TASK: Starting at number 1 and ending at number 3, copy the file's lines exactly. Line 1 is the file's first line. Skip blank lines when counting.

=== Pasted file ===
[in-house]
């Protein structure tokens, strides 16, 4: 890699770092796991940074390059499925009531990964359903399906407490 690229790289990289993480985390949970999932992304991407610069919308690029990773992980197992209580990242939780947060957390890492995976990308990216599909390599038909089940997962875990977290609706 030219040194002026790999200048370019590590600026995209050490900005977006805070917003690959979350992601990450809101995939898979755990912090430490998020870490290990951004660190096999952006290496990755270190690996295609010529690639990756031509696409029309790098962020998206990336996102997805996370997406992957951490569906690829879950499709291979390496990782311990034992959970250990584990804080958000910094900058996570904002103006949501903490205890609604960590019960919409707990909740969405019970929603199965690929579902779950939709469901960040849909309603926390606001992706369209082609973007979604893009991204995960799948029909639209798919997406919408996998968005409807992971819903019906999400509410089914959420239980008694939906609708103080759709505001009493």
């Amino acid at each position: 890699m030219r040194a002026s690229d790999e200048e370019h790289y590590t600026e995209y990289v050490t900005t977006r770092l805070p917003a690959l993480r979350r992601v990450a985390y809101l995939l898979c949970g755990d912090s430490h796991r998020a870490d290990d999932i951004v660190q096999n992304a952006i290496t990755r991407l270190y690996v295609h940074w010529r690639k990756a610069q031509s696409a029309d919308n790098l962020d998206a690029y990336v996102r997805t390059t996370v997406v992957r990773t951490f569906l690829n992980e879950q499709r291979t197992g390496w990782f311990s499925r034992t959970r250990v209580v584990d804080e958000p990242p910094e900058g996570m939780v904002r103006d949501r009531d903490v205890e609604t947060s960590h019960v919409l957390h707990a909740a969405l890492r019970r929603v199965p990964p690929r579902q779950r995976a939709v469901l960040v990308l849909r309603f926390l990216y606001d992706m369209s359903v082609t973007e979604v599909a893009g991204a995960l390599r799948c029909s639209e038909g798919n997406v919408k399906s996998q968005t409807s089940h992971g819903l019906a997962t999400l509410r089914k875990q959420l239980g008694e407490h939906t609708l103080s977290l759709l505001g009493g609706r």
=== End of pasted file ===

[in-house]
């Protein structure tokens, strides 16, 4: 890699770092796991940074390059499925009531990964359903399906407490 690229790289990289993480985390949970999932992304991407610069919308690029990773992980197992209580990242939780947060957390890492995976990308990216599909390599038909089940997962875990977290609706 030219040194002026790999200048370019590590600026995209050490900005977006805070917003690959979350992601990450809101995939898979755990912090430490998020870490290990951004660190096999952006290496990755270190690996295609010529690639990756031509696409029309790098962020998206990336996102997805996370997406992957951490569906690829879950499709291979390496990782311990034992959970250990584990804080958000910094900058996570904002103006949501903490205890609604960590019960919409707990909740969405019970929603199965690929579902779950939709469901960040849909309603926390606001992706369209082609973007979604893009991204995960799948029909639209798919997406919408996998968005409807992971819903019906999400509410089914959420239980008694939906609708103080759709505001009493």
């Amino acid at each position: 890699m030219r040194a002026s690229d790999e200048e370019h790289y590590t600026e995209y990289v050490t900005t977006r770092l805070p917003a690959l993480r979350r992601v990450a985390y809101l995939l898979c949970g755990d912090s430490h796991r998020a870490d290990d999932i951004v660190q096999n992304a952006i290496t990755r991407l270190y690996v295609h940074w010529r690639k990756a610069q031509s696409a029309d919308n790098l962020d998206a690029y990336v996102r997805t390059t996370v997406v992957r990773t951490f569906l690829n992980e879950q499709r291979t197992g390496w990782f311990s499925r034992t959970r250990v209580v584990d804080e958000p990242p910094e900058g996570m939780v904002r103006d949501r009531d903490v205890e609604t947060s960590h019960v919409l957390h707990a909740a969405l890492r019970r929603v199965p990964p690929r579902q779950r995976a939709v469901l960040v990308l849909r309603f926390l990216y606001d992706m369209s359903v082609t973007e979604v599909a893009g991204a995960l390599r799948c029909s639209e038909g798919n997406v919408k399906s996998q968005t409807s089940h992971g819903l019906a997962t999400l509410r089914k875990q959420l239980g008694e407490h939906t609708l103080s977290l759709l505001g009493g609706r």